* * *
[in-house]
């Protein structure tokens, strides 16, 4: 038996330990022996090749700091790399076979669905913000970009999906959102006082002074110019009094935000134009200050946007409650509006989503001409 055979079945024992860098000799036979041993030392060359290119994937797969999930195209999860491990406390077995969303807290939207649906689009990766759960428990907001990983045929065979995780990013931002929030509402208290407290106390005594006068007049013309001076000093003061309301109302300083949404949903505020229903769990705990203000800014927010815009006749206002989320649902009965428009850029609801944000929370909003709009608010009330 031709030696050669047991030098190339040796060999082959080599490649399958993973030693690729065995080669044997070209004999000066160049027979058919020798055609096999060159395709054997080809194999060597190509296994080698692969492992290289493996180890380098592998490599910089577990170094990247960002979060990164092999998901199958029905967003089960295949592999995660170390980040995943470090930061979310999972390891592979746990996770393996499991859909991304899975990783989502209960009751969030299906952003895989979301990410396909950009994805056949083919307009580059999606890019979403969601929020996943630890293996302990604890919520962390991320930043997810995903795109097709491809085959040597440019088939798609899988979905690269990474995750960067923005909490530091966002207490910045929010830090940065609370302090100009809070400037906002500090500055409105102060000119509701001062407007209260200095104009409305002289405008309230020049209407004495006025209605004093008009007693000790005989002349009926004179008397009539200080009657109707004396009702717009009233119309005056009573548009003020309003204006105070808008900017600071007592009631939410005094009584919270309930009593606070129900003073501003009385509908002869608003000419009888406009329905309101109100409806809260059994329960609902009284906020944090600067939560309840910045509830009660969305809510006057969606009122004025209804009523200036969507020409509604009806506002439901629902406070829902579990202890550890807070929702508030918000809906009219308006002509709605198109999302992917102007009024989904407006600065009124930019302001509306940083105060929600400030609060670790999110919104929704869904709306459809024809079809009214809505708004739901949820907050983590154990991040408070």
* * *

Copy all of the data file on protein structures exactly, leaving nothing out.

[in-house]
């Protein structure tokens, strides 16, 4: 038996330990022996090749700091790399076979669905913000970009999906959102006082002074110019009094935000134009200050946007409650509006989503001409 055979079945024992860098000799036979041993030392060359290119994937797969999930195209999860491990406390077995969303807290939207649906689009990766759960428990907001990983045929065979995780990013931002929030509402208290407290106390005594006068007049013309001076000093003061309301109302300083949404949903505020229903769990705990203000800014927010815009006749206002989320649902009965428009850029609801944000929370909003709009608010009330 031709030696050669047991030098190339040796060999082959080599490649399958993973030693690729065995080669044997070209004999000066160049027979058919020798055609096999060159395709054997080809194999060597190509296994080698692969492992290289493996180890380098592998490599910089577990170094990247960002979060990164092999998901199958029905967003089960295949592999995660170390980040995943470090930061979310999972390891592979746990996770393996499991859909991304899975990783989502209960009751969030299906952003895989979301990410396909950009994805056949083919307009580059999606890019979403969601929020996943630890293996302990604890919520962390991320930043997810995903795109097709491809085959040597440019088939798609899988979905690269990474995750960067923005909490530091966002207490910045929010830090940065609370302090100009809070400037906002500090500055409105102060000119509701001062407007209260200095104009409305002289405008309230020049209407004495006025209605004093008009007693000790005989002349009926004179008397009539200080009657109707004396009702717009009233119309005056009573548009003020309003204006105070808008900017600071007592009631939410005094009584919270309930009593606070129900003073501003009385509908002869608003000419009888406009329905309101109100409806809260059994329960609902009284906020944090600067939560309840910045509830009660969305809510006057969606009122004025209804009523200036969507020409509604009806506002439901629902406070829902579990202890550890807070929702508030918000809906009219308006002509709605198109999302992917102007009024989904407006600065009124930019302001509306940083105060929600400030609060670790999110919104929704869904709306459809024809079809009214809505708004739901949820907050983590154990991040408070």